Solar Impulse 2 completes electric round-the-world trip

26 Jul 2016

Solar Impulse 2 approaching Abu Dhabi. Image via Solar Impulse

Solar Impulse 2, the electric-powered aircraft, has completed its historic round-the-world trip as a message that clean-energy aircraft have a place in future air travel.

With a total journey time of well over a year, the trip embarked upon by Solar Impulse 2 was certainly not one of necessity, but the organisers are now calling on people to stand up and take notice of a new type of air travel.

Split into multiple journeys, the aircraft started its journey from Abu Dhabi in the United Arab Emirates (UAE) in March 2015 and, during the middle of the night on 26 July, touched down once again in the UAE capital.

The last flight took just over two days, taking off from Cairo on the morning of 24 July with pilots Bertrand Piccard and André Borschberg alternating control of the craft as it passed across Egypt and over Saudi Arabia.

The total world journey covered 42,000km, with the longest leg of the trip seeing Solar Impulse 2 cross the Pacific Ocean from Nagoya in Japan to Hawaii in the US, covering 8,924km over the course of a 118-hour non-stop flight.

This made it not only the longest uninterrupted solo flight in history but, throughout its flight, Solar Impulse 2 broke 19 other aviation records.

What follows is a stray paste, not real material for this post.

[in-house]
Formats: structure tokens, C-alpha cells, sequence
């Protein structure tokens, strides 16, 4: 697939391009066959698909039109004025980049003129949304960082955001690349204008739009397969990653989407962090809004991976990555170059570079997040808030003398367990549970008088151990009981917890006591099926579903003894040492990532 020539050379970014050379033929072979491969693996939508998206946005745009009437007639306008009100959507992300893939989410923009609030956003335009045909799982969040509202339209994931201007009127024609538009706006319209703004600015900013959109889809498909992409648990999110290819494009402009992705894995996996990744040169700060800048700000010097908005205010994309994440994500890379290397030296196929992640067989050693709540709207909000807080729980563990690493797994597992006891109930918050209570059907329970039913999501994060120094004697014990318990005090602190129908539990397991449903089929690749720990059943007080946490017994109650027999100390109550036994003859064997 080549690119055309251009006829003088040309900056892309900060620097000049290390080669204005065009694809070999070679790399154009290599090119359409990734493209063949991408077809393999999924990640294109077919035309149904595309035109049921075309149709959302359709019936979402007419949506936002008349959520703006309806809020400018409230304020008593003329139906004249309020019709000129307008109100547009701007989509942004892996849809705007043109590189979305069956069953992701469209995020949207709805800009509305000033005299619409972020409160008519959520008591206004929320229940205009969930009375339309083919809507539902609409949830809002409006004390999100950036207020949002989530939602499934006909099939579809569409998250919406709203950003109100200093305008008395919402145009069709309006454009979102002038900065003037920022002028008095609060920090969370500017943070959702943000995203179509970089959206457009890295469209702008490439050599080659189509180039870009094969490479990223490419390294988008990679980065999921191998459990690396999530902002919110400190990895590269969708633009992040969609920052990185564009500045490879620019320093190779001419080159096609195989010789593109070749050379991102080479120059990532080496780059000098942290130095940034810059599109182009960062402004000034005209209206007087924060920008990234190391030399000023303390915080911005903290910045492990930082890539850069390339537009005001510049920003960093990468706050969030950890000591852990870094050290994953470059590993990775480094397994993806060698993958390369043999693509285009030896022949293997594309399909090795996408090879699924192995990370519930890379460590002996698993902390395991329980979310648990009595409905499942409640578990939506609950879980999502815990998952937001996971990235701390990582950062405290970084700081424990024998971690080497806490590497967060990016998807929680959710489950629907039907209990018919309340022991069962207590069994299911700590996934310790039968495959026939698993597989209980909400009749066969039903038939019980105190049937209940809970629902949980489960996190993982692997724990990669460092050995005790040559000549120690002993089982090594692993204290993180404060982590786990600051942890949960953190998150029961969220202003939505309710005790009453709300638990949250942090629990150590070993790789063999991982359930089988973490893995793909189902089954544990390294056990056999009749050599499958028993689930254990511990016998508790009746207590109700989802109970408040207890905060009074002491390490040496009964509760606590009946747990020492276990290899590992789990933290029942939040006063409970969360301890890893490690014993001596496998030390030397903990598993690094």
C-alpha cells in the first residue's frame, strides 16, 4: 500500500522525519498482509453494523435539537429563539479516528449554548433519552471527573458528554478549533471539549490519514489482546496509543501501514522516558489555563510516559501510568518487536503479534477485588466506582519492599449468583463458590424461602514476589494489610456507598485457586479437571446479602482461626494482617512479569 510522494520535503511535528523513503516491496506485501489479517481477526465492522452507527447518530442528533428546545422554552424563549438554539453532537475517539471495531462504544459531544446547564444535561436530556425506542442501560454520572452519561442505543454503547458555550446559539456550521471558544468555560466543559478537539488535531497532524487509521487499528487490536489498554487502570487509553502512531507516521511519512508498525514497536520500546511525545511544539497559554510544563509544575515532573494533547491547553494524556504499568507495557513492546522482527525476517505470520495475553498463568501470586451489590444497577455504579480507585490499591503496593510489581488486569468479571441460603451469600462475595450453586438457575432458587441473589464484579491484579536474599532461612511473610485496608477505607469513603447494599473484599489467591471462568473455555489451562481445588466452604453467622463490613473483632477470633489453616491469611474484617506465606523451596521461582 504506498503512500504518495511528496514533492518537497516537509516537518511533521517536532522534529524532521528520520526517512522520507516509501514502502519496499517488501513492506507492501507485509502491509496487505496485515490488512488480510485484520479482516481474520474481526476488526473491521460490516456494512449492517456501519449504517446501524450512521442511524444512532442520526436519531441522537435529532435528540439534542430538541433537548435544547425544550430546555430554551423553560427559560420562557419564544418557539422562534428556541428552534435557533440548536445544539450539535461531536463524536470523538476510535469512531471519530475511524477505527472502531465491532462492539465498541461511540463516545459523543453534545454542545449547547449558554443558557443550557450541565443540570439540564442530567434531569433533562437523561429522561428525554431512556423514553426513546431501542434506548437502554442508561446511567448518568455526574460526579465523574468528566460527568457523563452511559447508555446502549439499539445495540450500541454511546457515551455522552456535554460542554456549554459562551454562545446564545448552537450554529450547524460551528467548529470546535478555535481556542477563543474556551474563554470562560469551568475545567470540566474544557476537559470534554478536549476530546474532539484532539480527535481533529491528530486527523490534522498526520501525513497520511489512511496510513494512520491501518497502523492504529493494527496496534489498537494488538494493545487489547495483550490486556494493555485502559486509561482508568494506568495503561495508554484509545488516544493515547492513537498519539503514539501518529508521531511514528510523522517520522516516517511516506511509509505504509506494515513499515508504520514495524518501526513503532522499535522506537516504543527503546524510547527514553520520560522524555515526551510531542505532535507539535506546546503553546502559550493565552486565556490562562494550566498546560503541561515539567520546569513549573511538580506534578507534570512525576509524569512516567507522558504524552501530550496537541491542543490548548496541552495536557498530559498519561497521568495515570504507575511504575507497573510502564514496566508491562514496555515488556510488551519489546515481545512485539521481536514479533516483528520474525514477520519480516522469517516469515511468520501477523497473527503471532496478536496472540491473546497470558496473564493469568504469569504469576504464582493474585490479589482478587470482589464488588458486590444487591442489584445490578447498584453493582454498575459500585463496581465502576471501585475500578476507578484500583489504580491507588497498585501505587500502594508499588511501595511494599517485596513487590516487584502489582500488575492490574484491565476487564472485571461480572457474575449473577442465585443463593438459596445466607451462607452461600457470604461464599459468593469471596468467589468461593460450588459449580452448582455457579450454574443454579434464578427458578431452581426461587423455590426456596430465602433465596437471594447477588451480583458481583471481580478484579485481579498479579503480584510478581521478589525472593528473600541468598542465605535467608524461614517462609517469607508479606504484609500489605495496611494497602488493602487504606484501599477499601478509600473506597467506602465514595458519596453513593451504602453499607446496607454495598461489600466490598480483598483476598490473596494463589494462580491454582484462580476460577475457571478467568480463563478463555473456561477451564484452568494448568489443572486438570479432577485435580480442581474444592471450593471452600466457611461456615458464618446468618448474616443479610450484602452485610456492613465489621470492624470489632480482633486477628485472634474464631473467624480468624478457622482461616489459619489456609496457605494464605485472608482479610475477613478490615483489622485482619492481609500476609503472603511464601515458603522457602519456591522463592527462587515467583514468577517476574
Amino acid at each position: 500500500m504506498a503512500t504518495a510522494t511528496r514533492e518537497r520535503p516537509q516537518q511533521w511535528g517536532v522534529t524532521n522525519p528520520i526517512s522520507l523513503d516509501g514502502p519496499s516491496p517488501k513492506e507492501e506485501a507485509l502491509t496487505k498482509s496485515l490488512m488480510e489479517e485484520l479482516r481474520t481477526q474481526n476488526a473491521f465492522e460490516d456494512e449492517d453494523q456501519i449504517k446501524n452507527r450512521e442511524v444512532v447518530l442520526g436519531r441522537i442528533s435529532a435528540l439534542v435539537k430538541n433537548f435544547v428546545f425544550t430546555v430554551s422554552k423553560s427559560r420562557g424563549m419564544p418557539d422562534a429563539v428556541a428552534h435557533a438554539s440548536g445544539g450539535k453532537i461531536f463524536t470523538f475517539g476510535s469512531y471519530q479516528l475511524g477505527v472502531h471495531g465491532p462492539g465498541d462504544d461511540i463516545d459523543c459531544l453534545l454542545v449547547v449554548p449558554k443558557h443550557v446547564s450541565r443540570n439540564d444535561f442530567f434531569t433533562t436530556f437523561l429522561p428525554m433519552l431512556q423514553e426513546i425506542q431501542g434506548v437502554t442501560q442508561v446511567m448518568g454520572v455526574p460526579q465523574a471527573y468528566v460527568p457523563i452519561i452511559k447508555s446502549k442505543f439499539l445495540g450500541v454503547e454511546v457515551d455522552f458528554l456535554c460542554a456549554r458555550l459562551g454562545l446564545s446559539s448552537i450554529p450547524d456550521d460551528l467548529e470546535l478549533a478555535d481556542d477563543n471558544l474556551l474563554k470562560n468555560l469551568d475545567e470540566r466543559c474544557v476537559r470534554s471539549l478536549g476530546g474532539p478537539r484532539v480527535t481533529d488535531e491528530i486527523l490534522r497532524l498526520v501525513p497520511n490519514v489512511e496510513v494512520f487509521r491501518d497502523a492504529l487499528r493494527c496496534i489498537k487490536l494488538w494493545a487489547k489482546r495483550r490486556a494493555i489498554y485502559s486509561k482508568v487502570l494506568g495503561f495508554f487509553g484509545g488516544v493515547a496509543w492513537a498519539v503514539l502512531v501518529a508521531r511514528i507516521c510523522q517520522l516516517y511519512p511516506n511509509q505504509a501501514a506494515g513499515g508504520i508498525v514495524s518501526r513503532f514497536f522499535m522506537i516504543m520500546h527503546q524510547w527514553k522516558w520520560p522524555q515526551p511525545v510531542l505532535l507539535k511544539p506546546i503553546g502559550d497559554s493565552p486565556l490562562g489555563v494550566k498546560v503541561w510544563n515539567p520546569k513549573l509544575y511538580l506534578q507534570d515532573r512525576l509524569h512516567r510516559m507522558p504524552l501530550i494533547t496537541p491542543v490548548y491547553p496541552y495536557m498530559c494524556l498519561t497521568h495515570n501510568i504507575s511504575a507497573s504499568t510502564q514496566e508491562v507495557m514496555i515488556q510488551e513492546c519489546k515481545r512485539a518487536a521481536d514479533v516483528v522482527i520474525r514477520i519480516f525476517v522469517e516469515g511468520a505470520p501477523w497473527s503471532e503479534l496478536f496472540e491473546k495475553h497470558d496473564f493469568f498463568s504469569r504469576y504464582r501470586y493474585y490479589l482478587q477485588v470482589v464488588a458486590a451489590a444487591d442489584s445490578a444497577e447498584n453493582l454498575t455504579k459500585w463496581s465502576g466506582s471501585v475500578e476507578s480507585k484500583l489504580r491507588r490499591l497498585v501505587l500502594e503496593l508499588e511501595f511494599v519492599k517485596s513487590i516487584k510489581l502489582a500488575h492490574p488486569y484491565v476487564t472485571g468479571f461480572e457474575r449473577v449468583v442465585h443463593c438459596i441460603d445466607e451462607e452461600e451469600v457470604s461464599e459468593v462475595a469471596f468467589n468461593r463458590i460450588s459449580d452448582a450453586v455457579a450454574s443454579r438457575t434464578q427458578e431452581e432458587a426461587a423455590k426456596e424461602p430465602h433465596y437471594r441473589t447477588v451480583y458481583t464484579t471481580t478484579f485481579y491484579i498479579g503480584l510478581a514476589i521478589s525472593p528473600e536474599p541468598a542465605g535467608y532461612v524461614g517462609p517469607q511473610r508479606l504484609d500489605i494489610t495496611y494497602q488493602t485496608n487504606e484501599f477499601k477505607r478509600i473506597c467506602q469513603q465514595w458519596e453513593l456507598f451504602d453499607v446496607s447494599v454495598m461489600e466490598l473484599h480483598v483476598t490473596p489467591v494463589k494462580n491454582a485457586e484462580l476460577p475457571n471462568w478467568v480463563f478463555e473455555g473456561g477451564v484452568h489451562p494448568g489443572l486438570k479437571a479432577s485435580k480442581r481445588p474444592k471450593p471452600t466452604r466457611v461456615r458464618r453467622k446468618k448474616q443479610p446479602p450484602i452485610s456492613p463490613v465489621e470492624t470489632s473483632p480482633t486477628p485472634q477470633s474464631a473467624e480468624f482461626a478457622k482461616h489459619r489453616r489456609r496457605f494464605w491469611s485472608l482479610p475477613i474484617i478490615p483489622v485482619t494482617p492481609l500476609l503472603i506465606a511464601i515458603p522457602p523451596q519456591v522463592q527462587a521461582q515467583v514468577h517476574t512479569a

When the aircraft was revealed in 2014, the project looked ambitious to say the least with a wingspan larger than a Boeing 747 at 236ft covered, with 17,248 solar cells to power its four electric motors and propellers.

With a maximum speed of just 140km/h, Solar Impulse 2 was never going to be a world-beater in terms of time-efficient travel, but it has now spread the message that a totally electric-powered aircraft is possible.

 ‘Journey to a sustainable world is just beginning’

Adding to this sentiment after landing, Piccard said to The Guardian: “I worked for 15 years to have [this] demonstration of the improvements of these technologies, so now I really want to leverage this demonstration and create a world council for clean technologies.

“That will allow all these experts and specialists to advise the governments and big corporations on which types of technology to use to profitably fight climate change and profitably protect the environment.”

During the final leg of the flight, United Nations secretary-general Ban Ki-Moon,spoke with Piccard over a livestream during which he commended the Solar Impulse 2 team’s effort, saying: “You may be ending your journey, but the journey to a sustainable world is just beginning. You are helping to pilot us to that future.”

Colm Gorey was a senior journalist with Silicon Republic